During the early years of the 20th century, Bucks County emerged as an important center for handmade custom picture frames in the country. The reason the craft developed there was that the county had a flourishing art colony whose artists needed frames for their paintings. These frame-making artisans were part of the Arts and Crafts movement, which traveled from England to America during the late 19th or early 20th centuries. The Arts and Crafts movement was a reaction to the Industrial Revolution, which created machine-made sameness and made craftsmen superfluous.
NEWS
June 27, 2002 | By Rusty Pray INQUIRER STAFF WRITER
Richard Hoptner, 81, a Philadelphia sculptor who expressed through his art the trauma he experienced as a World War II bomber crewman, died Tuesday of complications associated with Alzheimer's disease at Germantown Home, a retirement facility. He had been a resident of the Chestnut Hill section of Philadelphia after living and working for many years in Germantown. Mr. Hoptner carved images in wood, particularly mahogany and teak. He created expressionistic sculptures, and in them he tried to convey the theme of human suffering and devastation brought on by war. Also a poet, he wrote bitter verse reflective of the suffering he saw and felt as an Army Air Corps radio operator and gunner on a B-17 "Flying Fortress.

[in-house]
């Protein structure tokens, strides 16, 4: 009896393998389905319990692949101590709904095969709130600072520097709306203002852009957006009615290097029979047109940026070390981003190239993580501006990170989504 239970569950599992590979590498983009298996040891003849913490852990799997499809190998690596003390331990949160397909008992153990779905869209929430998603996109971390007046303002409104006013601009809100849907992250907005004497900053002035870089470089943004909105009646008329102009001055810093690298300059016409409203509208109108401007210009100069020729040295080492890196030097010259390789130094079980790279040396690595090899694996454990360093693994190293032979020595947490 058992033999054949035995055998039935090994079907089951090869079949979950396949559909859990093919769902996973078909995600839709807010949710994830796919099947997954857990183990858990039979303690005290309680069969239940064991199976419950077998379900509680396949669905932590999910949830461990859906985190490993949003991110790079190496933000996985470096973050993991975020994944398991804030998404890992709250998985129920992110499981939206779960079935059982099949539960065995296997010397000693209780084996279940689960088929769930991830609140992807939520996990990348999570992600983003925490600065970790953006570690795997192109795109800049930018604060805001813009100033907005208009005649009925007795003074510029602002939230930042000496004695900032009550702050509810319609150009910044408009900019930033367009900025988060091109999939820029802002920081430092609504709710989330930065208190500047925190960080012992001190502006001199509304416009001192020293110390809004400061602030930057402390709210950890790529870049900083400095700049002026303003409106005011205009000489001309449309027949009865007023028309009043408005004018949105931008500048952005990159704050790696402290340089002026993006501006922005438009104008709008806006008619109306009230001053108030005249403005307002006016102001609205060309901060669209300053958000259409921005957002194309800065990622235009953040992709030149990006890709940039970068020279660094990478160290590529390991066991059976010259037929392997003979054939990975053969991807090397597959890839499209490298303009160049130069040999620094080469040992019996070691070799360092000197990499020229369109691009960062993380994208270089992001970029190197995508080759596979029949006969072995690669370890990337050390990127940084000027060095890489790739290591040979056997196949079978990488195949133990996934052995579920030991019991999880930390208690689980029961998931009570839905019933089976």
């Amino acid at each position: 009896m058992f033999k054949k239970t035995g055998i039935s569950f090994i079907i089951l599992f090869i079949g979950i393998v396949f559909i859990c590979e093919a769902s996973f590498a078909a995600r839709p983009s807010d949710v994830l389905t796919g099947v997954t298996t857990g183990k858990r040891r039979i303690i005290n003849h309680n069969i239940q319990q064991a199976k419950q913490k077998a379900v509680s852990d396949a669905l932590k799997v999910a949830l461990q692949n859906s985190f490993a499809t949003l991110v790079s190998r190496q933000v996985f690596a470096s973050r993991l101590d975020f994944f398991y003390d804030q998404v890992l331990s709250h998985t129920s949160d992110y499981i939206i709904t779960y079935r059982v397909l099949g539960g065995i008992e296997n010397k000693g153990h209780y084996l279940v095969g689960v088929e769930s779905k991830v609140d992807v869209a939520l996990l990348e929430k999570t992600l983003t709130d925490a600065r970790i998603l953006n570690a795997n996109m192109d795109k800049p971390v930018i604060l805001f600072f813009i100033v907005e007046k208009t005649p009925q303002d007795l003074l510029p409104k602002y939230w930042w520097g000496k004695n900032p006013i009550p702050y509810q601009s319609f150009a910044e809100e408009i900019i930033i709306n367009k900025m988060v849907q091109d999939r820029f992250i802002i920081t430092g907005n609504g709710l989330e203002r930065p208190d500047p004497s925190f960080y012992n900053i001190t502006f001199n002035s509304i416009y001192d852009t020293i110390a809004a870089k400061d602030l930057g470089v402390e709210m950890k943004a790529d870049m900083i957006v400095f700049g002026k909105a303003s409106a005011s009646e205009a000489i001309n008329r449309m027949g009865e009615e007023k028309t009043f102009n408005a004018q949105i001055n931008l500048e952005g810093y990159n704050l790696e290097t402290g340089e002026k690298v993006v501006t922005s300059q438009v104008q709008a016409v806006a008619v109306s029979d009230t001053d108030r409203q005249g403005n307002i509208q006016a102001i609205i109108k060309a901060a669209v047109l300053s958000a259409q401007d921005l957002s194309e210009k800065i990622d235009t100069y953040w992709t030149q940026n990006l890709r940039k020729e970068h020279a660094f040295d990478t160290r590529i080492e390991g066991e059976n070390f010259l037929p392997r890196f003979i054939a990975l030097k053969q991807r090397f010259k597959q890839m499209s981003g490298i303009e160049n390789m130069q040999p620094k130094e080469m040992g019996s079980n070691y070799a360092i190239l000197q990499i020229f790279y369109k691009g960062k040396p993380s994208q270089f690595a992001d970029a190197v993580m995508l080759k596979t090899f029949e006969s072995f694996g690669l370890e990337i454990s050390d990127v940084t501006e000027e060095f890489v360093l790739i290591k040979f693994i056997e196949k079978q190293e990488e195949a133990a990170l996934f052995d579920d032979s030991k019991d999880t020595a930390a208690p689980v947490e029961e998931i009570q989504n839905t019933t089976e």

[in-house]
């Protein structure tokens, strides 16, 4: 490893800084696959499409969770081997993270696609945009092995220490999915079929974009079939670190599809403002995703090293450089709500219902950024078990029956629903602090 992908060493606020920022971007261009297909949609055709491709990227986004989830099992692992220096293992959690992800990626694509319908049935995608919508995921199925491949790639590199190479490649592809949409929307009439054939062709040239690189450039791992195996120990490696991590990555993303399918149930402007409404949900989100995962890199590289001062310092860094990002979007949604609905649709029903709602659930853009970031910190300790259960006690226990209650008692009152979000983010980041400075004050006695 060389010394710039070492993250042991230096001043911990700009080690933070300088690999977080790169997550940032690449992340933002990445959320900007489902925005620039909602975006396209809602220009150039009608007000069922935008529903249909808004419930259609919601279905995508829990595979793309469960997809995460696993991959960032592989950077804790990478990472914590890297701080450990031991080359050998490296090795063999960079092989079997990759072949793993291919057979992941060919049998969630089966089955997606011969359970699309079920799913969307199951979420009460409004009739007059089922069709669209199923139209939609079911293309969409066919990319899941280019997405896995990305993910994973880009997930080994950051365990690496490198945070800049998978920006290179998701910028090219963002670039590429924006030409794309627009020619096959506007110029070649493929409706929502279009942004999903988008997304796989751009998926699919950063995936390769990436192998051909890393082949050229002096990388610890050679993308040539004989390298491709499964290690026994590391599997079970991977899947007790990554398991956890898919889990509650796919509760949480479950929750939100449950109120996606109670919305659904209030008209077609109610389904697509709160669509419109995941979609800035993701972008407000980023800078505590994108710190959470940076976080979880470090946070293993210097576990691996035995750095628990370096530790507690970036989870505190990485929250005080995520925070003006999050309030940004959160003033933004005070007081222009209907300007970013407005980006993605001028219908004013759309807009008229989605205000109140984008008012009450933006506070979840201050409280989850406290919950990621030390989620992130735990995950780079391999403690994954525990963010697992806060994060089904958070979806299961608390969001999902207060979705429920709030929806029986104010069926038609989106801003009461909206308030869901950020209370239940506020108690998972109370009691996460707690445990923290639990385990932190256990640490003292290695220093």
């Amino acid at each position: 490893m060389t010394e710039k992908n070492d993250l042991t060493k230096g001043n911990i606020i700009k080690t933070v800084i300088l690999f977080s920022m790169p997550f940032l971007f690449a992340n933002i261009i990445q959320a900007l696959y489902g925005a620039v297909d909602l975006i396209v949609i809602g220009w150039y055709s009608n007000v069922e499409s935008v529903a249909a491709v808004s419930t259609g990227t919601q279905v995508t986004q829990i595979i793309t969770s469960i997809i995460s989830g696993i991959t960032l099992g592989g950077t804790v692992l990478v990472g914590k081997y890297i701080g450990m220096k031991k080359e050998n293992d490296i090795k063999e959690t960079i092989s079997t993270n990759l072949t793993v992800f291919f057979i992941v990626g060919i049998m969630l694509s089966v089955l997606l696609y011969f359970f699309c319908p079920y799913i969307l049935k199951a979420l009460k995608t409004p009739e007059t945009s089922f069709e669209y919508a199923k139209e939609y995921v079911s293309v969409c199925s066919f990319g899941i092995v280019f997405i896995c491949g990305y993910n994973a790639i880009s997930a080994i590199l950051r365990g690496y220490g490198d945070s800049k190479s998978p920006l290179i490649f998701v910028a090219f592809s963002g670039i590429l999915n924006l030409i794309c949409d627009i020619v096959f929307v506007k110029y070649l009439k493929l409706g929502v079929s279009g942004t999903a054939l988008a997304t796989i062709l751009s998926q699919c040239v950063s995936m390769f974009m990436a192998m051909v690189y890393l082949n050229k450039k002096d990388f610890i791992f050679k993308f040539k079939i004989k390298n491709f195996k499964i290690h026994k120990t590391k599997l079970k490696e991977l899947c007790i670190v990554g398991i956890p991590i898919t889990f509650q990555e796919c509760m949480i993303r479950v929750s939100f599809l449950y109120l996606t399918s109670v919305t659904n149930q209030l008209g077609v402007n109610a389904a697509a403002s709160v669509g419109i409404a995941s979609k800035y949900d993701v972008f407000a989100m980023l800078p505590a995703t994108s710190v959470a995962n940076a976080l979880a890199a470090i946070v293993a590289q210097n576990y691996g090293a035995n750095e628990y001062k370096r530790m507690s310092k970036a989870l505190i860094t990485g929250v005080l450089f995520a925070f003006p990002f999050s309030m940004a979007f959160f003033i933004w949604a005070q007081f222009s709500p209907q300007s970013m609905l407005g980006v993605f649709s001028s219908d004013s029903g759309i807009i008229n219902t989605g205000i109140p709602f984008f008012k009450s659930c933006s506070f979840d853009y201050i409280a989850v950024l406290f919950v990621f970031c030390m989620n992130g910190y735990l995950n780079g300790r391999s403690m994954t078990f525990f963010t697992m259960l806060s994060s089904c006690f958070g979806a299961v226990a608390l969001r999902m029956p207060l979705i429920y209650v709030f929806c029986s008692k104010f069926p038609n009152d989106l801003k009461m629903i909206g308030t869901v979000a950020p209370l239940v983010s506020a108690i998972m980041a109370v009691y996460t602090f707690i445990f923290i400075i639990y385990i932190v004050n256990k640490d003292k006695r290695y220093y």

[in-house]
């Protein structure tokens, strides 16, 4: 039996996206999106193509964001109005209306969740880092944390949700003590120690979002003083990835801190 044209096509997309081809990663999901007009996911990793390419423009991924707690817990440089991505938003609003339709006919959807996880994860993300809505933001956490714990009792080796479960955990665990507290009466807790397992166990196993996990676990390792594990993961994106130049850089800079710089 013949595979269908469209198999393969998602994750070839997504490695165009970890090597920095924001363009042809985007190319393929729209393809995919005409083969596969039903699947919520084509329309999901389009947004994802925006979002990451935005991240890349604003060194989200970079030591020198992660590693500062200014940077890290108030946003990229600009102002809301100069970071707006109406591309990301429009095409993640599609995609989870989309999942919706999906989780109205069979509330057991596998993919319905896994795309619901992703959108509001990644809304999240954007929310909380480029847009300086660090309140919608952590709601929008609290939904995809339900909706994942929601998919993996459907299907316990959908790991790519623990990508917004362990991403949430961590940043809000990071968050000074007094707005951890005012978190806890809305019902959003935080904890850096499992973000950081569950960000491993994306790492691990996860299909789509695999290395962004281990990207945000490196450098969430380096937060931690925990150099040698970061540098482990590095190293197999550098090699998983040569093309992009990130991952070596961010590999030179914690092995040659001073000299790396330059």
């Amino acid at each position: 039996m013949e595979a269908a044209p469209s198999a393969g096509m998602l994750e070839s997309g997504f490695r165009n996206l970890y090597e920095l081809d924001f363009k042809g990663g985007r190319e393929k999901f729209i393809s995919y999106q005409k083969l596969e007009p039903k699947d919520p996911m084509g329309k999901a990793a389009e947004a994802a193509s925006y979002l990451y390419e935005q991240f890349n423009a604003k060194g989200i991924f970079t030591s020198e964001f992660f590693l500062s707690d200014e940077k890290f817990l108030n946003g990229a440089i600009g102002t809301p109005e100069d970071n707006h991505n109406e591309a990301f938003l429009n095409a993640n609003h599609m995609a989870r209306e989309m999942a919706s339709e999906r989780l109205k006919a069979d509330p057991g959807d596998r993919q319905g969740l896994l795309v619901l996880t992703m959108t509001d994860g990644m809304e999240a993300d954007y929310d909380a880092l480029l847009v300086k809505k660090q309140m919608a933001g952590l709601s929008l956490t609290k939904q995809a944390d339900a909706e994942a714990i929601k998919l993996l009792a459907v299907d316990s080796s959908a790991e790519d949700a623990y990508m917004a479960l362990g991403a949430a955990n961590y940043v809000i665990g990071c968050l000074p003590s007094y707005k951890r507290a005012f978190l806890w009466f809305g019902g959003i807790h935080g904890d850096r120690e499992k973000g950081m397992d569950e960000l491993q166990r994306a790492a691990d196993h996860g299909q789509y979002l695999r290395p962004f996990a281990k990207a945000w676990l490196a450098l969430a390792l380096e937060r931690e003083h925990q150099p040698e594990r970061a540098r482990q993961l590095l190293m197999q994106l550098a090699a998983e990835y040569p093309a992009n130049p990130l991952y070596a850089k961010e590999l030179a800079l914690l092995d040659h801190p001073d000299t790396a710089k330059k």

NEWS
March 21, 2002 | By Eils Lotozo INQUIRER STAFF WRITER
When George Shinn was downsized after a 35-year career in the corporate world, he discovered a cruel fact: Nobody wanted to hire a middle manager nearing 60. Shinn's solution? He chucked business and became an artist. Now, at 72, the West Philadelphia resident has his first one-man show of paintings at Old City's Highwire Gallery. No tame landscapes or proper still-lifes for Shinn. His huge, cartoonish heads sport cantaloupe-colored skin and turquoise hair and have wry titles like "Six Guys Who Wouldn't Be Caught Dead Carrying a Doggie Bag. " If his bold, rough-edged paintings - he calls them "faux portraiture" - don't exactly look like what you'd expect from a septuagenarian ex-businessman, that's fine with Shinn.
NEWS
February 8, 2002 | By Sheila Dyan FOR THE INQUIRER